The Past Year For Music Startups, The Success of Nexflix, And The Niche Side of Music Streaming
In a recent episode of the Upward Spiral, a music business podcast, we talked with Jon Maples, the former VP of product at Rhapsody, about what the music startup landscape looks like in 2015 and how the streaming wars amongst the largest companies are going. Maples also shared his view on why it's difficult to compare the success of Netflix to Spotify. Here is a transcript of the first part of the podcast discussion.
The Past Year For Music Startups
Kyle Bylin: Jon, I know that you've spent some time over the holiday break reflecting on the past year in digital music. How would you describe this past year? What kind of year was it?
Jon Maples: As I put my piece, I think when we look back at this year, it's going to appear less of a benchmark year and more of a transitional year. I don't think we've really actually seen all the big players come in and their strategies completely come clear. I think what we're looking at from 2014, is it's going to seem more like, "Okay, we had a few of these things come up, but it's not clear where things are going." You had Beats and Amazon and Deezer and Tidal dip their toes in the water, but we have yet to see those strategies come through yet and in particular, this year with Beats transferring to Apple, to see how that actually comes out in the marketplace.
Bylin: If you were to speculate, what do you think some of the strategies of these larger companies might be?
Maples: The most intriguing part of every company that I see out there is Amazon. To me, they're using music exactly the way they want to use music — it's to get people to buy more product through Amazon. What they do is utilize content to keep people around and more active in Prime. Prime users spend twice as much as non-Prime users, and I think there's been some significant growth in Prime. Their entire strategy has been to drive more value, and drive longer duration and longer time with Prime. I don't know if we can really truly speculate what Apple is going to do, but it appears that they have made decisions around purchase, and how track purchase has gone down, and are using Beats as protection from the purchase revenue to drive people towards subscription. I think it's a win-win for them if purchase stays around that's fine but, if not, they'll have a streaming service as well.
Bylin: What about for music startups as a whole — both on those who are currently funded and have been around awhile, as well as those who might be looking to raise funding in the new year — what does this landscape look like for them?
Maples: It's going to be tough to raise money and I think the figures have come out that it's getting more and more difficult to fund startups — music startups, in particular. The ones that are currently in the market are going to see significant pressure on them because of all the new players that are coming in to the market place. This year you'll have the big four — all have multiple products that go after music, and separate it based on usage and the way people want to listen to music.
I think there’s going to be a lot of pressure around the ones already in the market place. The ones, in particular, that have a problem marketing their product. A perfect example is Rdio.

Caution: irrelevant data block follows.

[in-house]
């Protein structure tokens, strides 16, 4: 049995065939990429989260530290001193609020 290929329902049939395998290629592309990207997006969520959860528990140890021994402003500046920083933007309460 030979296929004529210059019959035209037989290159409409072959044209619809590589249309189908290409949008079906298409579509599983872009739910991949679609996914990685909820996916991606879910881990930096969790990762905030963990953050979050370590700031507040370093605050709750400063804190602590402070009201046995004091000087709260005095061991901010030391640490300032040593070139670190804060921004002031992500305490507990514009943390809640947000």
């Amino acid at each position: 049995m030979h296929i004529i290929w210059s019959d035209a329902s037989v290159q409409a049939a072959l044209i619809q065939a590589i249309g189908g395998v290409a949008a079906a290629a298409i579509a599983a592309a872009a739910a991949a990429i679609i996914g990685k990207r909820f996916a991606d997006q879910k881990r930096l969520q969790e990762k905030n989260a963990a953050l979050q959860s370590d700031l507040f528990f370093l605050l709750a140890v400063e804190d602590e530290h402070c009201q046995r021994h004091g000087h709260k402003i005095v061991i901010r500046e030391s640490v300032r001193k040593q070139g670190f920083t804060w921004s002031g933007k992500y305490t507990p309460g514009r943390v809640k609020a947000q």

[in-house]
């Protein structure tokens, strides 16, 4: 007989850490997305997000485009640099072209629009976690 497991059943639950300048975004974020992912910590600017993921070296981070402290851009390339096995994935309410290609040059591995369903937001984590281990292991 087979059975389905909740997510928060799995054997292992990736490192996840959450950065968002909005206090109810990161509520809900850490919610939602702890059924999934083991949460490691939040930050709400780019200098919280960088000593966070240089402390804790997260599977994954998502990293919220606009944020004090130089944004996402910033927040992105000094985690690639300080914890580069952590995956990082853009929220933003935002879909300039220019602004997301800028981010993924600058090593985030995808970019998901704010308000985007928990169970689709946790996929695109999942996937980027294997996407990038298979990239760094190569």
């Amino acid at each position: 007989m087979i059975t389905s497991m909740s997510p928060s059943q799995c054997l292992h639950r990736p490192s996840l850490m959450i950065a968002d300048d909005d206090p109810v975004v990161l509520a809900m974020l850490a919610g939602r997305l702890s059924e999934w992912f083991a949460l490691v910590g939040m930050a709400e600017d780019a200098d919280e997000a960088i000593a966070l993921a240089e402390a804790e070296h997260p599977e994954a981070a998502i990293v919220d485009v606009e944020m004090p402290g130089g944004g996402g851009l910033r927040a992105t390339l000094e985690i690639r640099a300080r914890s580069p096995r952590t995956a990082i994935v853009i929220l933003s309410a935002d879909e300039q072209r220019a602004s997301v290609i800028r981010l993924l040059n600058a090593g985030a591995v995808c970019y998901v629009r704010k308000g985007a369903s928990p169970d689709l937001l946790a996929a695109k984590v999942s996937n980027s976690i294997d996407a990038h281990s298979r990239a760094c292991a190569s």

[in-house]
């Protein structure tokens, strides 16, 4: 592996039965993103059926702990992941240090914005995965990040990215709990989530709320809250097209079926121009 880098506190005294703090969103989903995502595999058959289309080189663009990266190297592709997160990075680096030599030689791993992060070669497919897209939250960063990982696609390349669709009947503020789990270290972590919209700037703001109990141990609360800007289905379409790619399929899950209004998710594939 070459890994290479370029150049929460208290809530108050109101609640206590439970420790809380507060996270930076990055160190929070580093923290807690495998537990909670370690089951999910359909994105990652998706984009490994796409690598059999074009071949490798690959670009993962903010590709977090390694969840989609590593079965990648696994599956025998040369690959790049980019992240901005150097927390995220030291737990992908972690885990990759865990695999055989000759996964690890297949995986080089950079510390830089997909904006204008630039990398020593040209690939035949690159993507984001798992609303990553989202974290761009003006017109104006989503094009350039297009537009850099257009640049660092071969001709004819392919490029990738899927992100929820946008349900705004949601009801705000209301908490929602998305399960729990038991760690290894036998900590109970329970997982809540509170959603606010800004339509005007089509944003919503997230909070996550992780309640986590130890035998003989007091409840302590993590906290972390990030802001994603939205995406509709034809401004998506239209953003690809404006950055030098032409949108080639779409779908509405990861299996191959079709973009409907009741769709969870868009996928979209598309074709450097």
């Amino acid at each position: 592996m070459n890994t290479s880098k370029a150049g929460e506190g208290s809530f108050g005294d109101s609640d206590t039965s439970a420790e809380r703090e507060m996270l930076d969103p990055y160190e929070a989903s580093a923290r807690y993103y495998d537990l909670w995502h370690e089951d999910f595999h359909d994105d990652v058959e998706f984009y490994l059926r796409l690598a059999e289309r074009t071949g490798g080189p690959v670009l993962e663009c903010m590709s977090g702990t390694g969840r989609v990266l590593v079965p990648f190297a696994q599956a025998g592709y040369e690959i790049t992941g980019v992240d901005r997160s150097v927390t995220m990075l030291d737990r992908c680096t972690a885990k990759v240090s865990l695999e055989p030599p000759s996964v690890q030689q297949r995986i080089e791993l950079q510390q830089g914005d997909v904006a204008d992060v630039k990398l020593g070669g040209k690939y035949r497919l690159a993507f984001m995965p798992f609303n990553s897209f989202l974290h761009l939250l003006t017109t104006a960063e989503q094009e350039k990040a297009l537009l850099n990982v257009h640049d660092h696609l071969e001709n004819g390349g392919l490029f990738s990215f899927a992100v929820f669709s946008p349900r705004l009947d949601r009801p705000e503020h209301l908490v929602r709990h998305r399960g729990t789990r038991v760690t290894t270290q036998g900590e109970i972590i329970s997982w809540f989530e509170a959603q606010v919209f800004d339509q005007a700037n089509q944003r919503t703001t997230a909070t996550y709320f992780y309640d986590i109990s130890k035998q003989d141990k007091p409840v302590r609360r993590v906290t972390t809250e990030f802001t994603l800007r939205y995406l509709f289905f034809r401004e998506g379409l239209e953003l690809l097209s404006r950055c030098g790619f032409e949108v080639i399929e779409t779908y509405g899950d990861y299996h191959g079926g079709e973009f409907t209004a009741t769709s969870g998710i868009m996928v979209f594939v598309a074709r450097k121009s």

Rdio has found it incredibly challenging to market directly to customers. They're doing everything they can to widen the funnel, but when you have Apple and YouTube and Google Play — all taking all the oxygen out of the room. It's going to be really difficult for them to actually find a way to get those customers to go to their site.
Bylin: In the past few years, you've seen Rdio buy up large billboards, do the subway ads, and really trying to raise the awareness for this idea of unlimited music. Whether or not they've been successful in those campaigns, and felt like there was a return on that investment, is unknown. What are your thoughts? Do you think those billboard campaigns did Rdio any good?
Maples: No. I think it really comes down to the fundamental problem with most of these on-demand, full catalog, all access music services, is that they consistently have a hard time marketing to average people. If you think about it, it really comes down to the product that they are actually building and they are actually selling. It becomes incredibly difficult to find people that you can actually target directly with this. For example, when you have 20 million tracks and when you're trying to be as wide as you possibly can for an audience, you end up in a situation where you basically have to sell music as a generic product. It becomes lowest common denominator. So, that means Katy Perry, that means Drake, that means the top of the charts. I personally believe that there are people that believe in that, but most music fans are much more separated into their own tribe. When they see something for Usher and they don't care about Usher, they say, "This music service isn't for me.” I think that's been the fundamental problem with these.
The Success of Nexflix
Cortney Harding: I agree with you, but also how do you then explain — and again, this is not a music example — but something like Netflix? Netflix has been promoting the living daylights out of the fact they're going to have Friends on their streaming service starting this month. I don't particularly care about watching Friends. I use Netflix because it has weird British crime dramas that I like, or crazy Middle Eastern sitcoms that I think are funny to watch in translation. There's hipster stuff on Netflix as well, but a lot of their marketing is very, very mainstream. Why has Netflix managed to conquer that where Spotify and the others haven't?
Maples: I think it really comes down to catalog. In movies and TV, there's a much more limited catalog, and you can do a little bit of universality with that. But, I would also point out that Netflix had their bacon saved by basically their children's programming. Especially, when they did the price change, everything went haywire. I would bet that a significant portion of their plays then and now, really comes down to their children's programming. If you think about it, the children's programming is the closest thing we have to music in the video world. It's people who want to play it; they want to play it time and time again. Kids love to watch multiple times, and I think, in a lot of ways, you can use that example as something against that makes it look closer to what music looks like.
Harding: That’s interesting. I hadn't really thought of that. With the kids programming, you're right. My niece is almost three, and she's got access to an iPad. She doesn't have an iPad of her own, thank God. But, she watches a lot of things again and again. With Netflix it's the unlimited supply of cartoons. That's interesting, but I don't see Netflix — and again, I'm not the target audience so, maybe I'm just not getting served that content — but, I don't really see Netflix advertising their kids programming. I see them advertising their either very mainstream, like Friends programming, or their prestige House of Cards, Orange is the New Black type of programming.